Earlier in the year we got word that Google was planning to set itself up as a mobile operator, albeit on a limited basis to begin with. Now we have news of a killer feature that it wants to introduce with its own network: no extra data charges when you use your phone abroad.
While data roaming costs have been reduced in recent years, it's still a pain to have to switch off Facebook, Snapchat, Gmail and all those other lovely apps as soon as you cross the border. It's usually either the hotel Wi-Fi or nothing if you take your smartphone on holiday.
According to the Telegraph, Google wants to put an end to all that and give its users the same data deal as they have at home. Google is apparently in talks with Hutchison Whampoa, the owner of Three in the UK, for a package deal for its customers.
Before you start booking your flights and packing your sandals, a word of caution: the network is only going to be available to users in the United States for now. It may even be restricted to the small group of people who've managed to pick up a Nexus 6.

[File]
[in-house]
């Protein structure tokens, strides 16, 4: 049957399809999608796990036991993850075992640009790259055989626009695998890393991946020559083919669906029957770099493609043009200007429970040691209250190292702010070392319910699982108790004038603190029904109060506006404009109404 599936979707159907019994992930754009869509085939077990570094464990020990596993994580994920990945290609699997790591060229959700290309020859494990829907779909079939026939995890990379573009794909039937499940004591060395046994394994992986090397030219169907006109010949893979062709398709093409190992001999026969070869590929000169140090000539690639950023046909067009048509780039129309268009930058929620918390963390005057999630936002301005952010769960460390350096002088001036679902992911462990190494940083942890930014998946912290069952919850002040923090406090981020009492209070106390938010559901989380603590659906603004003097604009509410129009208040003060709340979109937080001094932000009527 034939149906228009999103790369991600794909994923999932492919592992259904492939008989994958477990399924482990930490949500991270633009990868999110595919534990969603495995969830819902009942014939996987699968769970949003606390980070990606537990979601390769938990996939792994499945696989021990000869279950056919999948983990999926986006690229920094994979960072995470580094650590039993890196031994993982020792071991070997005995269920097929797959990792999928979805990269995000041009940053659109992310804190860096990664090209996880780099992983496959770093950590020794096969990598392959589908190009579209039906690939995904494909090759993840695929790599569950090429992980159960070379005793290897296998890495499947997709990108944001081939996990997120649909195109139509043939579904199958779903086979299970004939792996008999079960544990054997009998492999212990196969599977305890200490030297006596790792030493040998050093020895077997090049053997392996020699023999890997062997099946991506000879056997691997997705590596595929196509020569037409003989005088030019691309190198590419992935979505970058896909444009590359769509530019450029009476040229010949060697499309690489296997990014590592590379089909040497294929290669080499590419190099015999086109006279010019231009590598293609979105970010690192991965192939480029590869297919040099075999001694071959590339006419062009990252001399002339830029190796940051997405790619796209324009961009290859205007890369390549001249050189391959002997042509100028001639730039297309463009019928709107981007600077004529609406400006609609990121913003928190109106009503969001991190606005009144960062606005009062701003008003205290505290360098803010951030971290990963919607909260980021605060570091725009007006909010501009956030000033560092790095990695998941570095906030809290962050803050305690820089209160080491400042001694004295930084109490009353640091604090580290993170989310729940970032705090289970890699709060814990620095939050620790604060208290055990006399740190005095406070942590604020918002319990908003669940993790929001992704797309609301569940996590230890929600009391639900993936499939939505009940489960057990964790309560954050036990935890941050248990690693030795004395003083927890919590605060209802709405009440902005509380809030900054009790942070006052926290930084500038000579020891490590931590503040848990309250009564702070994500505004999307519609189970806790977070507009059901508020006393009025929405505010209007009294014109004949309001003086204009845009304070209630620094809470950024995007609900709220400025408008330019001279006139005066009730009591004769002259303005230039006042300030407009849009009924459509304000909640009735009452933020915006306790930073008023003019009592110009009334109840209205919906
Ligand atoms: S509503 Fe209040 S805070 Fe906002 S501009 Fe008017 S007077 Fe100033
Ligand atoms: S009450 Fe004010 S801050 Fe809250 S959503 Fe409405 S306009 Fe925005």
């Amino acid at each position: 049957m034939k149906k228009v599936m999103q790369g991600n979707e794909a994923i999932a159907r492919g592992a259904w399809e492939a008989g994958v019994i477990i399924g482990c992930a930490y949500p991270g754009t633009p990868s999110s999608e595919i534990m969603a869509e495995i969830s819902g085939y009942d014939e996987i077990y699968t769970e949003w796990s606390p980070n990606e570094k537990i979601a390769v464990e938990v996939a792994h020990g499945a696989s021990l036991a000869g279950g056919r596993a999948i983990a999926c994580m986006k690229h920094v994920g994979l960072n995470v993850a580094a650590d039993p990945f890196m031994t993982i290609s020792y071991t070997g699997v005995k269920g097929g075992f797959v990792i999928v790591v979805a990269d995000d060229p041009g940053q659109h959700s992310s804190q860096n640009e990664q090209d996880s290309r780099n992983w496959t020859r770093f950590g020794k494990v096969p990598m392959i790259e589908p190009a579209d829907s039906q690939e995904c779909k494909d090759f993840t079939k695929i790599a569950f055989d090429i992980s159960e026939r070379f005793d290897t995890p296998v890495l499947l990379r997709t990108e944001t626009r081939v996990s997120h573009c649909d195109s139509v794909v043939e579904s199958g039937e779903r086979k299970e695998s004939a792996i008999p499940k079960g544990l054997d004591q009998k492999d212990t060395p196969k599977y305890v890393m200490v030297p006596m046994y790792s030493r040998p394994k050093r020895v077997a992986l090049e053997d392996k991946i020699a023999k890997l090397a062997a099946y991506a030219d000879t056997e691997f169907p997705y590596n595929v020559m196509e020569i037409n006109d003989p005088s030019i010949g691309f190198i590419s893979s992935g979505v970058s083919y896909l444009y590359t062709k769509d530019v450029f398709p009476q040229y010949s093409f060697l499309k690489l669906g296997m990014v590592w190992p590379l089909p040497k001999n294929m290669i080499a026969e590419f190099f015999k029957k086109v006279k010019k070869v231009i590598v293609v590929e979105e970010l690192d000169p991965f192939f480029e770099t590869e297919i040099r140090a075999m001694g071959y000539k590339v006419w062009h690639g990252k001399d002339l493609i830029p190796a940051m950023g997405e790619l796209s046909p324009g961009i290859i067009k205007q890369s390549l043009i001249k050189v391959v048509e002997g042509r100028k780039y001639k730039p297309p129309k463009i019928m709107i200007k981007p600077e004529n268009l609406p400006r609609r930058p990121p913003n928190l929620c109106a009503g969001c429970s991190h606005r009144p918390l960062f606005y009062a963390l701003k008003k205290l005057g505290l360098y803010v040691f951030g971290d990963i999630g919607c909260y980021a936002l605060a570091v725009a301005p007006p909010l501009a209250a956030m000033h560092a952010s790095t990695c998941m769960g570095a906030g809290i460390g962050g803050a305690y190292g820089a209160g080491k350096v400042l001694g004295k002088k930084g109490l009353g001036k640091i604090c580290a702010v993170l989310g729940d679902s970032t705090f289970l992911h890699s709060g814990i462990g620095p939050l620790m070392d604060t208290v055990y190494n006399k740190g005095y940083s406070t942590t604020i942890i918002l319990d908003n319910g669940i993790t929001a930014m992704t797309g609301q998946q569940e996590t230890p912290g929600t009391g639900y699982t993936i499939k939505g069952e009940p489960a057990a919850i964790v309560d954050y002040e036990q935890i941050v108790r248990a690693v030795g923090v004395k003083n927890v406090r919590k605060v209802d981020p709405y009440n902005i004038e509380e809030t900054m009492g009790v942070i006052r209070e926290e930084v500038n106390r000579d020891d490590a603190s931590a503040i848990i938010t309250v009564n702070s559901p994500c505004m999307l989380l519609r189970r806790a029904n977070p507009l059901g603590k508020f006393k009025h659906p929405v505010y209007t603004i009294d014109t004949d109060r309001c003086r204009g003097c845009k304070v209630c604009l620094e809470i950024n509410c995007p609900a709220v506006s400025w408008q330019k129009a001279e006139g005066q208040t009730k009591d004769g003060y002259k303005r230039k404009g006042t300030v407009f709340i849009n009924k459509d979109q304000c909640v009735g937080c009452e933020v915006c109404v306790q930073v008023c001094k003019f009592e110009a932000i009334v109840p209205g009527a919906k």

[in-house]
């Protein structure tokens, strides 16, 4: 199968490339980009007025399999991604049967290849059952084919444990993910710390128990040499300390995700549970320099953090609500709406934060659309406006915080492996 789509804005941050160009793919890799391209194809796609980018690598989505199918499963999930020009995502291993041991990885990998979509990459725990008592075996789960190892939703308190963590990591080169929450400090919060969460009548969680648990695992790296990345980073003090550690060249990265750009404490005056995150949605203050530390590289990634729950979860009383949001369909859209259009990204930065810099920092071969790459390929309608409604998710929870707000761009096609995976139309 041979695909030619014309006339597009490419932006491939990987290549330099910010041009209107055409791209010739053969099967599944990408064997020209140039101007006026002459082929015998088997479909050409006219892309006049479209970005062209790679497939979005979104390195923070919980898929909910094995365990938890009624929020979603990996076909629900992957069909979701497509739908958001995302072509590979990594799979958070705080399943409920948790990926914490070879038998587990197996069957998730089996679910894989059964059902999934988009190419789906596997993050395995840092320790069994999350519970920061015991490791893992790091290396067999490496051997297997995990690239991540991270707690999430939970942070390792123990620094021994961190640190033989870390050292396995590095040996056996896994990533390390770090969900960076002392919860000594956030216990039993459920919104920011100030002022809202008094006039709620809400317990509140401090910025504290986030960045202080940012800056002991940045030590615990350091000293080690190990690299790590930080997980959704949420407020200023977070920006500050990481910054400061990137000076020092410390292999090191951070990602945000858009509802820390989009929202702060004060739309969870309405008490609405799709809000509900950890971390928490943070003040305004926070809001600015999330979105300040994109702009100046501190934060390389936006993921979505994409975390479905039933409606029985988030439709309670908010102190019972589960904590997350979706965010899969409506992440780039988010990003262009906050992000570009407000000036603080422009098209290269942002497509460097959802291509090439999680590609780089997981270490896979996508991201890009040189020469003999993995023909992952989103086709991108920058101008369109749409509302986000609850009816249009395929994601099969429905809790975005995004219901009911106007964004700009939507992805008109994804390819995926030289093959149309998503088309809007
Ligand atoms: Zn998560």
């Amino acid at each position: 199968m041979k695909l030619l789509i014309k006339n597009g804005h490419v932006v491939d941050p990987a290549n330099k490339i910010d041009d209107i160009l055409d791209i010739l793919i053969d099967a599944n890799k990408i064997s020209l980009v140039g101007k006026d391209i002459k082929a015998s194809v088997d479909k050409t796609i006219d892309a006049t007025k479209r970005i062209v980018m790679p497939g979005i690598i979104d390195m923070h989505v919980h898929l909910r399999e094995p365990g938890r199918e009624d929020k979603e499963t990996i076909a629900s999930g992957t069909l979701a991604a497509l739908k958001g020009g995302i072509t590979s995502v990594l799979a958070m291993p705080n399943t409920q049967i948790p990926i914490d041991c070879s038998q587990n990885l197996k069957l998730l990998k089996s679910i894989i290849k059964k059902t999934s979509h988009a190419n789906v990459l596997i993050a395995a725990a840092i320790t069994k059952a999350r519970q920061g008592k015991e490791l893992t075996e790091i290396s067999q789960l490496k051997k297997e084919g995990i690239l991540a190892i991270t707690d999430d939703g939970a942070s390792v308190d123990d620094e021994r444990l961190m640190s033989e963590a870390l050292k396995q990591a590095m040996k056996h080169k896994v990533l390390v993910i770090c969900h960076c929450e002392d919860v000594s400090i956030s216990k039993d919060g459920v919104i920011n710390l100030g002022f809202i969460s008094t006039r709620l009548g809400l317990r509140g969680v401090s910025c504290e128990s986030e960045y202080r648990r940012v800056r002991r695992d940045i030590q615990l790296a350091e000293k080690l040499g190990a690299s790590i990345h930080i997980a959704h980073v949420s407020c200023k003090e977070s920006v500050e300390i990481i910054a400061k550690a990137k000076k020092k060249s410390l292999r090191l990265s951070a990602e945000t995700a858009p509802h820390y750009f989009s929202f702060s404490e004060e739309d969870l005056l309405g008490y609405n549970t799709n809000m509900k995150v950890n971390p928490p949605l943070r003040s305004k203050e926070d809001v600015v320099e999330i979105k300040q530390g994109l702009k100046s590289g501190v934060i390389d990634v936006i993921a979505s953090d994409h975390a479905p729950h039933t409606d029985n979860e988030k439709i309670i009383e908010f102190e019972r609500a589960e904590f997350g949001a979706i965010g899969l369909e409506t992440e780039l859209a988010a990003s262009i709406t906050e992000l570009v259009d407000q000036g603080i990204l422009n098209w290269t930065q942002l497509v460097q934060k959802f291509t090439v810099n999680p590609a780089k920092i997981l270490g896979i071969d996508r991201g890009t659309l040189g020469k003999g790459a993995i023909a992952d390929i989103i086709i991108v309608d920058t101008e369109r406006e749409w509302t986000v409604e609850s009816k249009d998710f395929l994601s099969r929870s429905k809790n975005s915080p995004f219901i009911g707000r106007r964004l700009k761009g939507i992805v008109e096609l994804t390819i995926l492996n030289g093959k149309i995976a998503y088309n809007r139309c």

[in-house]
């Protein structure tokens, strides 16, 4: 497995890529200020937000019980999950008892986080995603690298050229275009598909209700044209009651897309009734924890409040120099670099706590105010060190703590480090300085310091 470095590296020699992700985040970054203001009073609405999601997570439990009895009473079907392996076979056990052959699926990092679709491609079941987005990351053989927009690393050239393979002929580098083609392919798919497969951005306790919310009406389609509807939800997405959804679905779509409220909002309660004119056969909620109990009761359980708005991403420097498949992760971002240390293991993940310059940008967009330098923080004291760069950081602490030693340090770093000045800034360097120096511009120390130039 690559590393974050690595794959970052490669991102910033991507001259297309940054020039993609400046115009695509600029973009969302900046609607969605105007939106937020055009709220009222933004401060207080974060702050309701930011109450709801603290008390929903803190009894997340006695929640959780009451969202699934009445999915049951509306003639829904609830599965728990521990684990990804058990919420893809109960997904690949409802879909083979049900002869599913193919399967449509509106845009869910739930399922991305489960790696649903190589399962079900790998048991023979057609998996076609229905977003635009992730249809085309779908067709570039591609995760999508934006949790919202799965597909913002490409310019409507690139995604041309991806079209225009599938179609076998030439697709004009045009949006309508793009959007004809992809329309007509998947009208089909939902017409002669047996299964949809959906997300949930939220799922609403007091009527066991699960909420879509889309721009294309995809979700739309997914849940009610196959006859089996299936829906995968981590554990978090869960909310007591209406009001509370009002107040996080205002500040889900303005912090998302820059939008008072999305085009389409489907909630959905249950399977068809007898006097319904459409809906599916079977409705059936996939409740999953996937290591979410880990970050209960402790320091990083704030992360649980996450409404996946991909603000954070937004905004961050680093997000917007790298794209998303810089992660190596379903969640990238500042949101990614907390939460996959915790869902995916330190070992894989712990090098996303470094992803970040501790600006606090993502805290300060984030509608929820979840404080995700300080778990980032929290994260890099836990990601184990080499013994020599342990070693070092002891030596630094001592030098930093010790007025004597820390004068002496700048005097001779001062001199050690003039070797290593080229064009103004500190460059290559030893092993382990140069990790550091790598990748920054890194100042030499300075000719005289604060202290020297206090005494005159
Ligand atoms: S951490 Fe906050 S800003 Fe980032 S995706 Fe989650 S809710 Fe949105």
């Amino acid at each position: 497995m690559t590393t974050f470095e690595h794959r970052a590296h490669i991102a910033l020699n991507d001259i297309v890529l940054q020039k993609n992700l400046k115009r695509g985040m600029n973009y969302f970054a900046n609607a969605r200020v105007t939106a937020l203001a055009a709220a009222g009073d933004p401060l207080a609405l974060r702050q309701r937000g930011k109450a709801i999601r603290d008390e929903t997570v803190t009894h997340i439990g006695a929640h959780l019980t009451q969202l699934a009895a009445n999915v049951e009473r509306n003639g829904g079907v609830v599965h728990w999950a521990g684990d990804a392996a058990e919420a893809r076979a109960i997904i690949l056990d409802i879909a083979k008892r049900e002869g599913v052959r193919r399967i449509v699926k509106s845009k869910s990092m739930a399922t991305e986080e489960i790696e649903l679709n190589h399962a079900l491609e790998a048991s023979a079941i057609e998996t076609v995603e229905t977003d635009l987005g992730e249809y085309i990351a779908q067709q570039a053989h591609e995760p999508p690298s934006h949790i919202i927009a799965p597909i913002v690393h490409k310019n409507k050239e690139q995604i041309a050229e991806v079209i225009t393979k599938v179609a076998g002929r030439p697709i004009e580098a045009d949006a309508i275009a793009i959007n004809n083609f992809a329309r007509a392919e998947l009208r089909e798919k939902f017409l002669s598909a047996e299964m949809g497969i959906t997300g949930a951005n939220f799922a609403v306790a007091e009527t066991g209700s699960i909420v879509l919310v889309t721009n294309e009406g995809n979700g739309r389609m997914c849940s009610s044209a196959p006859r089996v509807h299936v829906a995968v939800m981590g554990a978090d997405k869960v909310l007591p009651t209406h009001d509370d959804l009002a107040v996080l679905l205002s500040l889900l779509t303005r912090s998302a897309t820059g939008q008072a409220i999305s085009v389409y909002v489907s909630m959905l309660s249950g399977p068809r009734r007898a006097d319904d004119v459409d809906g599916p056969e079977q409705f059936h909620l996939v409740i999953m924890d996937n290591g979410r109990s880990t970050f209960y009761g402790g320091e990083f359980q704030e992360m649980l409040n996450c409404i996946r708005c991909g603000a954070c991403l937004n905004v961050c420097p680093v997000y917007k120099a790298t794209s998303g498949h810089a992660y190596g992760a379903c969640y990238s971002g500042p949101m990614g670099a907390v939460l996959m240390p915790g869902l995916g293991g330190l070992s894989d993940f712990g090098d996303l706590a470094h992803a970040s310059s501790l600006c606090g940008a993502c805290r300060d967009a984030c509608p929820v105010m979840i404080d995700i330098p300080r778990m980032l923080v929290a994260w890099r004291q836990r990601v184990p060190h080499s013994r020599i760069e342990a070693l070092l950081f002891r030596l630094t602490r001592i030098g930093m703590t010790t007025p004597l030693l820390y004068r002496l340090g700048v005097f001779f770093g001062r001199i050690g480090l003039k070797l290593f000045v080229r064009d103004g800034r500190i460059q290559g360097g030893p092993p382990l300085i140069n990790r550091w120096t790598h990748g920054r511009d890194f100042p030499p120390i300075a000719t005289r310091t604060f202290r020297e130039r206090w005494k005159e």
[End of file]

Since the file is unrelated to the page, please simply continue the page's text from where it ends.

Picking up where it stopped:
Thanks to Google's small-scale plans and the complex regulatory landscape in Europe it's likely to be a long time before anyone outside of the US benefits from this deal - nevertheless, it's good to know it could be in the works. Any move that Google made would have repercussions elsewhere across the world.
Anonymous inside sources have shed some light on the deal, though both Google and Hutchison Whampoa have refused to make any official comment at this stage. Let's hope sky-high bills for using phones abroad soon become a thing of the past.